A photo gallery on the landscapes of Jiangxi Province is organized by the International Centre on Space Technologies for Natural and Cultural Heritage (HIST) to celebrate this year's Cultural and Natural Heritage Day, which falls on June 12.
HIST, hosted by the Aerospace Information Research Institute (AIR) of the Chinese Academy of Sciences, is the first UNESCO Category 2 Centre dedicated to promoting, testing and demonstrating the applications of space technologies for the conservation, management and sustainable development of globally significant natural and cultural heritage, biosphere reserves and geoparks.
China now has 55 sites inscribed on the UNESCO World Heritage list, which was established to safeguard unique and irreplaceable cultural and natural sites around the world.
Jiangxi in east China is home to four UNESCO World Heritage sites, six national cultural heritage sites, and three sites listed on UNESCO Geoparks.
Mount Lushan in Jiangxi is one of the spiritual centres of Chinese civilization. Buddhist and Taoist temples, along with landmarks of Confucianism, where the most eminent masters taught, blend effortlessly into a strikingly beautiful landscape which has inspired countless artists who developed the aesthetic approach to nature found in Chinese culture. Lushan National Park has been listed since 1996 as a UNESCO World Heritage Site.
A sunrise view over Mount Lushan. (Credit: Weiwei)
Ruqin Lake, Mount Lushan. (Credit: AIR)
A remote sensing satellite image of Mount Lushan. (Credit: AIR)
Mount Sanqingshan National Park, located in the west of the Huyaiyu mountain range in the northeast of Jiangxi Province has been inscribed since 2008 for its exceptional scenic quality, marked by the concentration of fantastically shaped pillars and peaks: 48 granite peaks and 89 granite pillars, many of which resemble human or animal silhouettes. The natural beauty of the Mount Huaiyu is further enhanced by the juxtaposition of granite features with the vegetation and particular meteorological conditions which make for an ever-changing and arresting landscape with bright halos on clouds and white rainbows.
Sea of clouds at Mount Sanqingshan. (Credit: Sanqingshan Tourism Bureau)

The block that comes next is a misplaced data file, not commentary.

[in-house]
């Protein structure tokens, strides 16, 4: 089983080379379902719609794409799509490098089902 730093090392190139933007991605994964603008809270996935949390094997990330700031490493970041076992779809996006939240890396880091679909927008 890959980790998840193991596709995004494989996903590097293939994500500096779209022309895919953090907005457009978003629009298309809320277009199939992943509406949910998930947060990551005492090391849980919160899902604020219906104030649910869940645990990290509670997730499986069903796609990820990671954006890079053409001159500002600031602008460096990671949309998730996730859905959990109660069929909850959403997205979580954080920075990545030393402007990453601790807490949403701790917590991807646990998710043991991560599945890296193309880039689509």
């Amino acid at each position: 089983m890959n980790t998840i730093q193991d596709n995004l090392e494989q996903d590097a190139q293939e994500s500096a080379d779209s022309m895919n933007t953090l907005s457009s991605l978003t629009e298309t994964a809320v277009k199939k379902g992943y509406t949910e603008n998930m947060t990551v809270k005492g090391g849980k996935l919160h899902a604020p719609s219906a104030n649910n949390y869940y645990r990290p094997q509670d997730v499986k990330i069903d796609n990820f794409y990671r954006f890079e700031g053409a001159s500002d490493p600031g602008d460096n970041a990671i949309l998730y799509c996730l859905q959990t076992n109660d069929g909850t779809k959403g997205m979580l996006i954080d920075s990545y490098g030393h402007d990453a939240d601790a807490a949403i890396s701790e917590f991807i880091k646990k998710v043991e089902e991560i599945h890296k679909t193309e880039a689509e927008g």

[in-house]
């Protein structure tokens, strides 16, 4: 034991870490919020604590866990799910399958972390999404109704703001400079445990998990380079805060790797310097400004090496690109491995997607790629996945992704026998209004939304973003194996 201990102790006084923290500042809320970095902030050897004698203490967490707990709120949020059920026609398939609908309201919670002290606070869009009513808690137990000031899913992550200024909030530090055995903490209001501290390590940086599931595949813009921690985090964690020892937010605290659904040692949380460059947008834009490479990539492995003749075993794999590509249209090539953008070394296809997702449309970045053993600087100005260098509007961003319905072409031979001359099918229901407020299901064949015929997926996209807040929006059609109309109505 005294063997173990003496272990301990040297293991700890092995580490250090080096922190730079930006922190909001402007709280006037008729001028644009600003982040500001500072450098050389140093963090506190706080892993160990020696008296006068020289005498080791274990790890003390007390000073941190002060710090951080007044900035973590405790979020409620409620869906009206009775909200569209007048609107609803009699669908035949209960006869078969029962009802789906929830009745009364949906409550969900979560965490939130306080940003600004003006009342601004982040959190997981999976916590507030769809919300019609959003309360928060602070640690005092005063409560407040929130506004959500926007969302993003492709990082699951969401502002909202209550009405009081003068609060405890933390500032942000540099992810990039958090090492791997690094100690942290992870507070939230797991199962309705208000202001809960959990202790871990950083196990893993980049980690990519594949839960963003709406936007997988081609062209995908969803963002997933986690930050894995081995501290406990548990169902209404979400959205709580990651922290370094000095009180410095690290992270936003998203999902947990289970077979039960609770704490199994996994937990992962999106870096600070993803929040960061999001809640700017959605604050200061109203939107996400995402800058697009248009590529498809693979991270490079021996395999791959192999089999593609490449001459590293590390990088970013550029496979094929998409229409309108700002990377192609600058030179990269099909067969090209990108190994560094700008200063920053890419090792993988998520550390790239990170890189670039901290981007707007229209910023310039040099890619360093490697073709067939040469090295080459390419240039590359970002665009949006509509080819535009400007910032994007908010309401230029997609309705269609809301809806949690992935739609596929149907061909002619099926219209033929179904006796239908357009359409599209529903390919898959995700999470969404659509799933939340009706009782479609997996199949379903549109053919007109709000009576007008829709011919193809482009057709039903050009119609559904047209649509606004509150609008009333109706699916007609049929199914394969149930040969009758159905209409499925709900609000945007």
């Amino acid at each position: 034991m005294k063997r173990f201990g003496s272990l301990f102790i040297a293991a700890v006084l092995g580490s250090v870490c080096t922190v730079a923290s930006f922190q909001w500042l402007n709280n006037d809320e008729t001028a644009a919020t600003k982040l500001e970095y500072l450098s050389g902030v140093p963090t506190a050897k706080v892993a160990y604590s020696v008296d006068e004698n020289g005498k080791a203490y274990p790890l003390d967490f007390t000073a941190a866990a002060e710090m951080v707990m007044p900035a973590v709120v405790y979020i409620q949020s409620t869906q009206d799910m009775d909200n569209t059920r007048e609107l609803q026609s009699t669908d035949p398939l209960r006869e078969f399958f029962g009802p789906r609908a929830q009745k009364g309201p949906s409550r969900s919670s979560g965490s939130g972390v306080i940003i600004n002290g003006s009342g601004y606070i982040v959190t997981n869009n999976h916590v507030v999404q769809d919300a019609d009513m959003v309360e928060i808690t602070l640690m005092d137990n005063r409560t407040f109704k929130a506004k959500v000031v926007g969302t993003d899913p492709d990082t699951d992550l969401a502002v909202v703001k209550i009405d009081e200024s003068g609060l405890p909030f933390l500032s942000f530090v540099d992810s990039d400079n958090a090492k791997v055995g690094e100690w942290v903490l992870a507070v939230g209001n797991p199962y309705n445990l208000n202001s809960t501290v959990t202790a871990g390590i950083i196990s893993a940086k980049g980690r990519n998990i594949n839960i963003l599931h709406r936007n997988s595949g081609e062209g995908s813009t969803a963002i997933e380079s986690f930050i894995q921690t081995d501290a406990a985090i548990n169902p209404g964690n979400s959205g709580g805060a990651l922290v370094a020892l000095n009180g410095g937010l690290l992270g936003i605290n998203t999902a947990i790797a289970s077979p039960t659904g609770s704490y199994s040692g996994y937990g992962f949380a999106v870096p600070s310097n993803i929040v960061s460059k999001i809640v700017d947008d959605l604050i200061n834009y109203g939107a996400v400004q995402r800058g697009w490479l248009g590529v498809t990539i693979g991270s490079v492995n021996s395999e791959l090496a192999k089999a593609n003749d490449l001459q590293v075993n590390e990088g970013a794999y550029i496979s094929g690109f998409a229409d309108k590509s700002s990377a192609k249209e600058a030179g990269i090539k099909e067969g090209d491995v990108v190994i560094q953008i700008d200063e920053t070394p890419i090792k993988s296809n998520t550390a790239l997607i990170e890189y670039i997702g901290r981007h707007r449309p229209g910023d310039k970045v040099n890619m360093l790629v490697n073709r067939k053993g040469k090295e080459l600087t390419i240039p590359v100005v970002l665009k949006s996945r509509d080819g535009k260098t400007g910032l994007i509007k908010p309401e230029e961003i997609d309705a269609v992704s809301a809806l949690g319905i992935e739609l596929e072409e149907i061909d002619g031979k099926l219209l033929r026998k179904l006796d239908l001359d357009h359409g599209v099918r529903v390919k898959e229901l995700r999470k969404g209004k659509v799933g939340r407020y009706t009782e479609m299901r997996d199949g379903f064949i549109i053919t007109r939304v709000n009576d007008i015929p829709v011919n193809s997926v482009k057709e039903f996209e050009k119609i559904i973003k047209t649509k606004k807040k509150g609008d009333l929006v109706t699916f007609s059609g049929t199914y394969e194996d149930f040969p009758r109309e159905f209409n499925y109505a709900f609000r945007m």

Natural beauty of Mount Sanqingshan. (Credit: Sanqingshan Tourism Bureau)
A remote sensing satellite image of Mount Sanqingshan. (Credit: AIR)
China Danxia is the name given in China to landscapes developed on continental red terrigenous sedimentary beds influenced by endogenous forces and exogenous forces. The inscribed site comprises six areas found in the sub-tropical zone of south-west China. They are characterized by spectacular red cliffs and a range of erosional landforms, including dramatic natural pillars, towers, ravines, valleys and waterfalls.
Guifeng as a typical area of China Danxia is listed in World Natural Heritage Site in 2010.
Natural pillars in Guifeng featuring typical Danxia landform. (Credit: JIN Huajian)
A remote sensing satellite image of Guifeng. (Credit: AIR)
Wugong Mountains are a range of mountains located in the west of Jiangxi, China. The Wugongshan National Geological Park is located in the area of the range. These mountains, mostly composed of granite, limestone, and gneiss, were isolated islands many millions years ago when the south of China was a vast ocean. These mountains are covered by fertile soil, together with abundant rainfall and moderated temperature, rendering this region full of vegetations and forests. In January 2020, it is chosen as a candidate of China to apply for the World Geopark to UNESCO.
Autumn scenery of Wugong Mountains. (Credit: HUANG Caizhao)
The alpine meadow over Wugong Mountains. (Credit: LIU Hongbing)
A satellite view of Wugong Mountains. (Credit: AIR)
Jinggangshan Nature Reserve, located at south-west Jiangxi Province, has been included in the UNESCO Man and the Biosphere (MAB) program in 2010.
It is the north part of Wanyang Mountain, which is the middle range of the Luoxiao Mountains, the boundary between Jiangxi and Hunan Province. The reserve has the largest continuous area of primary broad leaf forest ecosystem in the whole sub-tropical zone. Covering 213.5 square kilometers with a mid-subtropical humid monsoon climate and diverse landscapes, the mountain forests are well-preserved and are home to more than 40 state-protected animals.
Jinggang Mountains shrouded in clouds. (Credit: Jinggangshan Management Committee)
A remote sensing satellite image of Jinggang Mountains. (Credit: AIR).
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